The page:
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Losing health for size zero

Twenty-year-old Niti Patel (name changed) usually sticks to salads and low calorie foods. But every two or three days she loses control, reports Neha Bhayana.

india Updated: Jul 06, 2009 02:07 IST
Neha Bhayana

Twenty-year-old Niti Patel (name changed) usually sticks to salads and low calorie foods. But every two or three days she loses control.

She locks herself up in her room and binges on chocolates, brownies, cheese and biscuits till her stomach starts aching.

Then, she rushes to her bathroom, shoves the end of her toothbrush down her throat and vomits all the food out to ensure that she doesn’t gain weight. Sometimes, these binge-purge sessions happen three times a day.

Patel is suffering from bulimia nervosa, a psychological eating disorder. She weighs 60 kg, which is normal for her 5 ft 6 inch frame, but is bent on becoming skinny.

“I have been going to a counsellor for a year now. I maintain a healthy routine for a few days after a counselling session but then I start binging again,” said Patel. “I feel that I am bloating from all sides and I just have to throw up.”

Patel is not the only one.

The size zero obsession and the fear of being called ‘fat’, an increasing number of young girls — and boys — are developing eating disorders like bulimia and anorexia.

“I used to see only three new cases of anorexia or bulimia every month till two years ago. Now I get at least eight to nine cases a month,” said Dr Seema Hingorrany, a psychologist.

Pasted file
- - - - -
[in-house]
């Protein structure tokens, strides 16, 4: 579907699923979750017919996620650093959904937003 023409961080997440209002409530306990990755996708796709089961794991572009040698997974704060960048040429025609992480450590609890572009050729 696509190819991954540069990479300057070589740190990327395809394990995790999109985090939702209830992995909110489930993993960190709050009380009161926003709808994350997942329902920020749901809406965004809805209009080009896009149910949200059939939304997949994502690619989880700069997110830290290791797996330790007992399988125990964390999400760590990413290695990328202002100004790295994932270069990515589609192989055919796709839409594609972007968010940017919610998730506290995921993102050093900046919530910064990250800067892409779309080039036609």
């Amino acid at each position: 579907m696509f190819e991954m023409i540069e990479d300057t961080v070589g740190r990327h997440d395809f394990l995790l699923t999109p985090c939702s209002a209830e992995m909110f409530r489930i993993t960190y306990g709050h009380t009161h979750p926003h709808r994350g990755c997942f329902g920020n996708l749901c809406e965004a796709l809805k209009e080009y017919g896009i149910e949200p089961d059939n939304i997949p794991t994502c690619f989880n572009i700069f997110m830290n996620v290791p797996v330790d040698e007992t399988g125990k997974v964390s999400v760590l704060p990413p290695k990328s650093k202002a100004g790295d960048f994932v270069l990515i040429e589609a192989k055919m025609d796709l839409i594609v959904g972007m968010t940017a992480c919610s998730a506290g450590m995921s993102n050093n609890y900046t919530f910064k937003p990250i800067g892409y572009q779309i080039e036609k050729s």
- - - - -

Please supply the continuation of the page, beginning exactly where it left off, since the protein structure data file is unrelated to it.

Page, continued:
Psychiatrist Dr Anjali Chhabria has witnessed a 100 per cent rise in patients with eating disorders.

She now counsels at least 10 new “victims” every month.

Worse still, the disorders are not only affecting 20-somethings, teenagers and adolescents but also children.

“I have seen an eight-year-old girl who had stopped eating because she hated her baby fat,” said Dr Chhabria.

Doctors blame peer pressure and the stick-thin models and Bollywood actresses for making young people obsess about their bodies.

Eating disorder sufferers starve themselves, induce vomiting or overdose on laxatives to shed weight.

The result: weakness, blackouts, inability to concentrate, hair loss, and in some cases even hallucinations.

Lack of nutrition also messes up the menstrual cycle. Patel, for example, missed her period for four months.

Chandrayee Sen (22) had become so thin by living on papaya and bhel that even sitting on the classroom bench became painful.

“My tail bone used to hit the bench and hurt me,” said Sen, who had wanted to fit into a “sexy halter-necked blouse” for her sister’s wedding.

Mental health experts are also getting many cases of orthorexia, a new kind of eating disorder characterised by an unhealthy obsession with healthy eating.

Dr Kersi Chavda, head of the Bombay Psychiatric Society, said a lot of young mothers suffer from the disorder.

“A man approached me recently because his wife had threatened to slit her wrists if their children went for a birthday party where they would eat cake,” he said.